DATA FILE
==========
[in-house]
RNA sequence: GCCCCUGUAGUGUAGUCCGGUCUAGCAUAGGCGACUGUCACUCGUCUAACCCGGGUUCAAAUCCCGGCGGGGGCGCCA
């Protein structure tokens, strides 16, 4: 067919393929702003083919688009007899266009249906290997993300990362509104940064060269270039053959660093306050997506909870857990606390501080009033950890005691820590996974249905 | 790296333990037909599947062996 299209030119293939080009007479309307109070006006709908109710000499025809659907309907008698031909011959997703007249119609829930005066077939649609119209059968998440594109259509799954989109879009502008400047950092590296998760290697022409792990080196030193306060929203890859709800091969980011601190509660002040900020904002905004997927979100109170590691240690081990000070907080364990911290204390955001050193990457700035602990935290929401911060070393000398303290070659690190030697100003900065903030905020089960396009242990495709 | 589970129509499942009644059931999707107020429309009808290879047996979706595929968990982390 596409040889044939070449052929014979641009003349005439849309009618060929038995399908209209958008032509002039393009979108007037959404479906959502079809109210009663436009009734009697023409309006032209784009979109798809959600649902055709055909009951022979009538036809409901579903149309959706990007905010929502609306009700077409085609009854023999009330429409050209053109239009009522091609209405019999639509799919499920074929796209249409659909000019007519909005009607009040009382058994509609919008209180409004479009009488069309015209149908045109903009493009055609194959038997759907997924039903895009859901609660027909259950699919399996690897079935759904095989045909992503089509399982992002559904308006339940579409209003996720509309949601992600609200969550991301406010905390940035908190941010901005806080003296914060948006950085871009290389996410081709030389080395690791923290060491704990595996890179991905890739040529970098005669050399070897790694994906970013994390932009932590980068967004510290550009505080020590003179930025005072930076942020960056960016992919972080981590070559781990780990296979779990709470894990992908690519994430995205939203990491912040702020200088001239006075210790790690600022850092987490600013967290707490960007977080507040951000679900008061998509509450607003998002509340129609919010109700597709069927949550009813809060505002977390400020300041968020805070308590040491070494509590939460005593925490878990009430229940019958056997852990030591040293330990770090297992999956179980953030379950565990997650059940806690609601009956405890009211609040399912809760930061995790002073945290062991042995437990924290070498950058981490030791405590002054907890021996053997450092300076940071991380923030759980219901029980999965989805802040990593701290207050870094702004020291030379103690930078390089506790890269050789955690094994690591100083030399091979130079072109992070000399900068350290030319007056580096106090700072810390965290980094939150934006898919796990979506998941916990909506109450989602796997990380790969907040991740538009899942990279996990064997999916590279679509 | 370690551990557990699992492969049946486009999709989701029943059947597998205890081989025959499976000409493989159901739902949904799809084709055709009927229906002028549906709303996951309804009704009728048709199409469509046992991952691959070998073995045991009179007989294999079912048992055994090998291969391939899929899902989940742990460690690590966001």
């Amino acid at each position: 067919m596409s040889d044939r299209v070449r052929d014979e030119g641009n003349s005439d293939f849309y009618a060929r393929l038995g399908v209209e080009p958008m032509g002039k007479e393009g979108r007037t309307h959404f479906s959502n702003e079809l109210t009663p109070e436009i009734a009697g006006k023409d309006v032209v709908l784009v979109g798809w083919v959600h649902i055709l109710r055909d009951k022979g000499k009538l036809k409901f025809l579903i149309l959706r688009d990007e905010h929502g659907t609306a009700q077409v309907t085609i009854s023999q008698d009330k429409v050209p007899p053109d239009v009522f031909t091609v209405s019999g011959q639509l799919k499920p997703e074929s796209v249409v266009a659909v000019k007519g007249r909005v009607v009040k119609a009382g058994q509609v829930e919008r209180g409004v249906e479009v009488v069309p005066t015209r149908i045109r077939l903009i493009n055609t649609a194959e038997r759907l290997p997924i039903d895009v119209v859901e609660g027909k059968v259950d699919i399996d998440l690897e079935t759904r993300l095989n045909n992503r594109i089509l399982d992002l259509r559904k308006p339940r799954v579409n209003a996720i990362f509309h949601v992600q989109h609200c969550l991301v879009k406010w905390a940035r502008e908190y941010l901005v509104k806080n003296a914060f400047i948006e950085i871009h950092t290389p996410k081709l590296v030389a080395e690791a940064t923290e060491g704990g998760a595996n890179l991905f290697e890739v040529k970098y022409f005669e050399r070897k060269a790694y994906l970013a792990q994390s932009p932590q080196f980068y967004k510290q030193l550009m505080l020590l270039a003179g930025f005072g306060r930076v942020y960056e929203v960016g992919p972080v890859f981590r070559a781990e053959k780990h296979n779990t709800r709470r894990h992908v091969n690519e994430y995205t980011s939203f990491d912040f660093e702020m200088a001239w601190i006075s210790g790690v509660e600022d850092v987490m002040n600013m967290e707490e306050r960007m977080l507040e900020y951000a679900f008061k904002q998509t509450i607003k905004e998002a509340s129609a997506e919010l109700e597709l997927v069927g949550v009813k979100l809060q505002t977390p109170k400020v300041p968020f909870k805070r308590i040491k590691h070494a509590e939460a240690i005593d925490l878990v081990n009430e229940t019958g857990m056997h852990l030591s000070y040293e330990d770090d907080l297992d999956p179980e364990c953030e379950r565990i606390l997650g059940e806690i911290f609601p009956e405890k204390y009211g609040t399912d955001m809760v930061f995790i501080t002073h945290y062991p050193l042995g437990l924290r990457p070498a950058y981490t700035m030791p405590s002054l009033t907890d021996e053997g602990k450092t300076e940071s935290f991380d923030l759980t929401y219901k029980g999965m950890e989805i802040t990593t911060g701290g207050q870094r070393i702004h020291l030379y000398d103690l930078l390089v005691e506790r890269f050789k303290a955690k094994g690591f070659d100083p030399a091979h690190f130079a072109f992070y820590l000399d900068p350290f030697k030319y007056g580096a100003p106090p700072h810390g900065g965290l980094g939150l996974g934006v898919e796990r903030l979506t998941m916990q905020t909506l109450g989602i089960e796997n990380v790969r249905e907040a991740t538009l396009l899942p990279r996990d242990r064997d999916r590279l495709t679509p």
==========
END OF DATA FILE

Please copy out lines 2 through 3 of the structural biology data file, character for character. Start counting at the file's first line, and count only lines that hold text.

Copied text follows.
RNA sequence: GCCCCUGUAGUGUAGUCCGGUCUAGCAUAGGCGACUGUCACUCGUCUAACCCGGGUUCAAAUCCCGGCGGGGGCGCCA
């Protein structure tokens, strides 16, 4: 067919393929702003083919688009007899266009249906290997993300990362509104940064060269270039053959660093306050997506909870857990606390501080009033950890005691820590996974249905 | 790296333990037909599947062996 299209030119293939080009007479309307109070006006709908109710000499025809659907309907008698031909011959997703007249119609829930005066077939649609119209059968998440594109259509799954989109879009502008400047950092590296998760290697022409792990080196030193306060929203890859709800091969980011601190509660002040900020904002905004997927979100109170590691240690081990000070907080364990911290204390955001050193990457700035602990935290929401911060070393000398303290070659690190030697100003900065903030905020089960396009242990495709 | 589970129509499942009644059931999707107020429309009808290879047996979706595929968990982390 596409040889044939070449052929014979641009003349005439849309009618060929038995399908209209958008032509002039393009979108007037959404479906959502079809109210009663436009009734009697023409309006032209784009979109798809959600649902055709055909009951022979009538036809409901579903149309959706990007905010929502609306009700077409085609009854023999009330429409050209053109239009009522091609209405019999639509799919499920074929796209249409659909000019007519909005009607009040009382058994509609919008209180409004479009009488069309015209149908045109903009493009055609194959038997759907997924039903895009859901609660027909259950699919399996690897079935759904095989045909992503089509399982992002559904308006339940579409209003996720509309949601992600609200969550991301406010905390940035908190941010901005806080003296914060948006950085871009290389996410081709030389080395690791923290060491704990595996890179991905890739040529970098005669050399070897790694994906970013994390932009932590980068967004510290550009505080020590003179930025005072930076942020960056960016992919972080981590070559781990780990296979779990709470894990992908690519994430995205939203990491912040702020200088001239006075210790790690600022850092987490600013967290707490960007977080507040951000679900008061998509509450607003998002509340129609919010109700597709069927949550009813809060505002977390400020300041968020805070308590040491070494509590939460005593925490878990009430229940019958056997852990030591040293330990770090297992999956179980953030379950565990997650059940806690609601009956405890009211609040399912809760930061995790002073945290062991042995437990924290070498950058981490030791405590002054907890021996053997450092300076940071991380923030759980219901029980999965989805802040990593701290207050870094702004020291030379103690930078390089506790890269050789955690094994690591100083030399091979130079072109992070000399900068350290030319007056580096106090700072810390965290980094939150934006898919796990979506998941916990909506109450989602796997990380790969907040991740538009899942990279996990064997999916590279679509 | 370690551990557990699992492969049946486009999709989701029943059947597998205890081989025959499976000409493989159901739902949904799809084709055709009927229906002028549906709303996951309804009704009728048709199409469509046992991952691959070998073995045991009179007989294999079912048992055994090998291969391939899929899902989940742990460690690590966001």